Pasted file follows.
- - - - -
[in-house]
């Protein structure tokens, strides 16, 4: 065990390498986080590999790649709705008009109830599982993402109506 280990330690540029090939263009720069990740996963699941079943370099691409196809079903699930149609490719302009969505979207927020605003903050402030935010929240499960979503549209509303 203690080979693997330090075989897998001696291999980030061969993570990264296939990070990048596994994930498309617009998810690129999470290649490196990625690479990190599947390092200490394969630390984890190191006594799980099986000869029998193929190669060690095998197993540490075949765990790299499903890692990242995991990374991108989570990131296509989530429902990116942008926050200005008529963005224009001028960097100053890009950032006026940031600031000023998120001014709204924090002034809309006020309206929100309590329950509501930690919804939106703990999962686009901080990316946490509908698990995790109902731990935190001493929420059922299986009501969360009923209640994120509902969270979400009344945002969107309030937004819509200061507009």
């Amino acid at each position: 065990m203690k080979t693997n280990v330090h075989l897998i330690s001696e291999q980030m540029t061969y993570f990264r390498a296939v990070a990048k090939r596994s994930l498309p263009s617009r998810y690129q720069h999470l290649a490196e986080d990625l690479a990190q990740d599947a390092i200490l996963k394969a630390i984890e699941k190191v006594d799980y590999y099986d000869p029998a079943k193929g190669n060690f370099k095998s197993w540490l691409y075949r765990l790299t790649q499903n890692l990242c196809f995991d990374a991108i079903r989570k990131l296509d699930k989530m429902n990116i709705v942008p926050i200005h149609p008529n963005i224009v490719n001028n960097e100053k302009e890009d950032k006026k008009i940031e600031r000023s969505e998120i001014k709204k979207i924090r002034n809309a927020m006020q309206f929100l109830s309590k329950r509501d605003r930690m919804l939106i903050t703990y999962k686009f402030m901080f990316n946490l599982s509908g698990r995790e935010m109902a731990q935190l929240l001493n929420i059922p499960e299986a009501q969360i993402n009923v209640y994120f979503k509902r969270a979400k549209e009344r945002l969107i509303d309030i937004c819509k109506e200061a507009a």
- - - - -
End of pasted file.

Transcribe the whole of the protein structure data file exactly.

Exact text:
[in-house]
């Protein structure tokens, strides 16, 4: 065990390498986080590999790649709705008009109830599982993402109506 280990330690540029090939263009720069990740996963699941079943370099691409196809079903699930149609490719302009969505979207927020605003903050402030935010929240499960979503549209509303 203690080979693997330090075989897998001696291999980030061969993570990264296939990070990048596994994930498309617009998810690129999470290649490196990625690479990190599947390092200490394969630390984890190191006594799980099986000869029998193929190669060690095998197993540490075949765990790299499903890692990242995991990374991108989570990131296509989530429902990116942008926050200005008529963005224009001028960097100053890009950032006026940031600031000023998120001014709204924090002034809309006020309206929100309590329950509501930690919804939106703990999962686009901080990316946490509908698990995790109902731990935190001493929420059922299986009501969360009923209640994120509902969270979400009344945002969107309030937004819509200061507009």
């Amino acid at each position: 065990m203690k080979t693997n280990v330090h075989l897998i330690s001696e291999q980030m540029t061969y993570f990264r390498a296939v990070a990048k090939r596994s994930l498309p263009s617009r998810y690129q720069h999470l290649a490196e986080d990625l690479a990190q990740d599947a390092i200490l996963k394969a630390i984890e699941k190191v006594d799980y590999y099986d000869p029998a079943k193929g190669n060690f370099k095998s197993w540490l691409y075949r765990l790299t790649q499903n890692l990242c196809f995991d990374a991108i079903r989570k990131l296509d699930k989530m429902n990116i709705v942008p926050i200005h149609p008529n963005i224009v490719n001028n960097e100053k302009e890009d950032k006026k008009i940031e600031r000023s969505e998120i001014k709204k979207i924090r002034n809309a927020m006020q309206f929100l109830s309590k329950r509501d605003r930690m919804l939106i903050t703990y999962k686009f402030m901080f990316n946490l599982s509908g698990r995790e935010m109902a731990q935190l929240l001493n929420i059922p499960e299986a009501q969360i993402n009923v209640y994120f979503k509902r969270a979400k549209e009344r945002l969107i509303d309030i937004c819509k109506e200061a507009a």